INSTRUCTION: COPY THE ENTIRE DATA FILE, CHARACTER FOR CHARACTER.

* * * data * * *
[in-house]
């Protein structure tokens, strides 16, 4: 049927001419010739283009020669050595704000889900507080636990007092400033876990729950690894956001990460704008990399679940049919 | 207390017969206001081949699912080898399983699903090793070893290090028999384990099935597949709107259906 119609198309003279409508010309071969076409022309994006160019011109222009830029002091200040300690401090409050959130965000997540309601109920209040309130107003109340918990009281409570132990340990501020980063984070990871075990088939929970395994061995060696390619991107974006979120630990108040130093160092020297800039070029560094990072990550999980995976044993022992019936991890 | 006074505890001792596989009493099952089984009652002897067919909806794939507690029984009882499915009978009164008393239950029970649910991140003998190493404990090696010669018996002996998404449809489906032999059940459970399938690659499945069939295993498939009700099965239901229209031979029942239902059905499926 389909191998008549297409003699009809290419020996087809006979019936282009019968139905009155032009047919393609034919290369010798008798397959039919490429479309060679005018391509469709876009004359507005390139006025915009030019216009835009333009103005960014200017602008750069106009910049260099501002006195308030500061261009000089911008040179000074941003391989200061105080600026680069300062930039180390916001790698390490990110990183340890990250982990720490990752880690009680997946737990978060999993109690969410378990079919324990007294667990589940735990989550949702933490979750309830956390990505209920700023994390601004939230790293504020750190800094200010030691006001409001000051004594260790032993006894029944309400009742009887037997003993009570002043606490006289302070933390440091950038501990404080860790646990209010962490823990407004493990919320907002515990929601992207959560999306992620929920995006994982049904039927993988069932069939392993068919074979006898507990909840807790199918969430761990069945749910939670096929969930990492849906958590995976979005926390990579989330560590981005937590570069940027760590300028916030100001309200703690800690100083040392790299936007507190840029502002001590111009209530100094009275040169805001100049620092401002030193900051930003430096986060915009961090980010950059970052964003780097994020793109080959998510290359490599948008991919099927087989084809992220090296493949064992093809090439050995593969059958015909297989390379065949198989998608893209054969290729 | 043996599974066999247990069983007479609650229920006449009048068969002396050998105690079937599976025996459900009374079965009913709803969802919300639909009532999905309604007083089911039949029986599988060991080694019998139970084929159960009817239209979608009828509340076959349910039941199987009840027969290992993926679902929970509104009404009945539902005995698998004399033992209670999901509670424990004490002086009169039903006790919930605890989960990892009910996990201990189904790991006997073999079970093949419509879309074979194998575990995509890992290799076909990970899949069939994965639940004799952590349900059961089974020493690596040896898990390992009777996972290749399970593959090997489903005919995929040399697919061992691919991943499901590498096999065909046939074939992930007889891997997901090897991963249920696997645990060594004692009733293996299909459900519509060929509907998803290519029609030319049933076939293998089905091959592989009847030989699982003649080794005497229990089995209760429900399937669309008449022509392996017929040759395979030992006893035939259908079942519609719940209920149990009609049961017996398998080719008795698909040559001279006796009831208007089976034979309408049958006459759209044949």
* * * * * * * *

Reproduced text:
[in-house]
């Protein structure tokens, strides 16, 4: 049927001419010739283009020669050595704000889900507080636990007092400033876990729950690894956001990460704008990399679940049919 | 207390017969206001081949699912080898399983699903090793070893290090028999384990099935597949709107259906 119609198309003279409508010309071969076409022309994006160019011109222009830029002091200040300690401090409050959130965000997540309601109920209040309130107003109340918990009281409570132990340990501020980063984070990871075990088939929970395994061995060696390619991107974006979120630990108040130093160092020297800039070029560094990072990550999980995976044993022992019936991890 | 006074505890001792596989009493099952089984009652002897067919909806794939507690029984009882499915009978009164008393239950029970649910991140003998190493404990090696010669018996002996998404449809489906032999059940459970399938690659499945069939295993498939009700099965239901229209031979029942239902059905499926 389909191998008549297409003699009809290419020996087809006979019936282009019968139905009155032009047919393609034919290369010798008798397959039919490429479309060679005018391509469709876009004359507005390139006025915009030019216009835009333009103005960014200017602008750069106009910049260099501002006195308030500061261009000089911008040179000074941003391989200061105080600026680069300062930039180390916001790698390490990110990183340890990250982990720490990752880690009680997946737990978060999993109690969410378990079919324990007294667990589940735990989550949702933490979750309830956390990505209920700023994390601004939230790293504020750190800094200010030691006001409001000051004594260790032993006894029944309400009742009887037997003993009570002043606490006289302070933390440091950038501990404080860790646990209010962490823990407004493990919320907002515990929601992207959560999306992620929920995006994982049904039927993988069932069939392993068919074979006898507990909840807790199918969430761990069945749910939670096929969930990492849906958590995976979005926390990579989330560590981005937590570069940027760590300028916030100001309200703690800690100083040392790299936007507190840029502002001590111009209530100094009275040169805001100049620092401002030193900051930003430096986060915009961090980010950059970052964003780097994020793109080959998510290359490599948008991919099927087989084809992220090296493949064992093809090439050995593969059958015909297989390379065949198989998608893209054969290729 | 043996599974066999247990069983007479609650229920006449009048068969002396050998105690079937599976025996459900009374079965009913709803969802919300639909009532999905309604007083089911039949029986599988060991080694019998139970084929159960009817239209979608009828509340076959349910039941199987009840027969290992993926679902929970509104009404009945539902005995698998004399033992209670999901509670424990004490002086009169039903006790919930605890989960990892009910996990201990189904790991006997073999079970093949419509879309074979194998575990995509890992290799076909990970899949069939994965639940004799952590349900059961089974020493690596040896898990390992009777996972290749399970593959090997489903005919995929040399697919061992691919991943499901590498096999065909046939074939992930007889891997997901090897991963249920696997645990060594004692009733293996299909459900519509060929509907998803290519029609030319049933076939293998089905091959592989009847030989699982003649080794005497229990089995209760429900399937669309008449022509392996017929040759395979030992006893035939259908079942519609719940209920149990009609049961017996398998080719008795698909040559001279006796009831208007089976034979309408049958006459759209044949």